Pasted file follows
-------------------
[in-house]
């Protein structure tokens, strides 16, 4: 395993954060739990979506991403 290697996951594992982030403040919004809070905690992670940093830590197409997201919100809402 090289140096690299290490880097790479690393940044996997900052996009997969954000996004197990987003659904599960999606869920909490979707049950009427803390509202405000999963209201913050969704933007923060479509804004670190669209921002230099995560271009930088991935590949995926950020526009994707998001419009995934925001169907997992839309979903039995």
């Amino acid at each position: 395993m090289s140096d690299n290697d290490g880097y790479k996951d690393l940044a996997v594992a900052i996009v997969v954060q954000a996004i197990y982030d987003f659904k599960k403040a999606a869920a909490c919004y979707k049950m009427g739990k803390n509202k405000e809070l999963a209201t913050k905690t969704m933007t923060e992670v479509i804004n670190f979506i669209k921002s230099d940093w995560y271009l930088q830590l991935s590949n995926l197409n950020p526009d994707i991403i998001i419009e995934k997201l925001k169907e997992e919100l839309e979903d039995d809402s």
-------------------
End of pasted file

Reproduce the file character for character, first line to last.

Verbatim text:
[in-house]
């Protein structure tokens, strides 16, 4: 395993954060739990979506991403 290697996951594992982030403040919004809070905690992670940093830590197409997201919100809402 090289140096690299290490880097790479690393940044996997900052996009997969954000996004197990987003659904599960999606869920909490979707049950009427803390509202405000999963209201913050969704933007923060479509804004670190669209921002230099995560271009930088991935590949995926950020526009994707998001419009995934925001169907997992839309979903039995």
């Amino acid at each position: 395993m090289s140096d690299n290697d290490g880097y790479k996951d690393l940044a996997v594992a900052i996009v997969v954060q954000a996004i197990y982030d987003f659904k599960k403040a999606a869920a909490c919004y979707k049950m009427g739990k803390n509202k405000e809070l999963a209201t913050k905690t969704m933007t923060e992670v479509i804004n670190f979506i669209k921002s230099d940093w995560y271009l930088q830590l991935s590949n995926l197409n950020p526009d994707i991403i998001i419009e995934k997201l925001k169907e997992e919100l839309e979903d039995d809402s």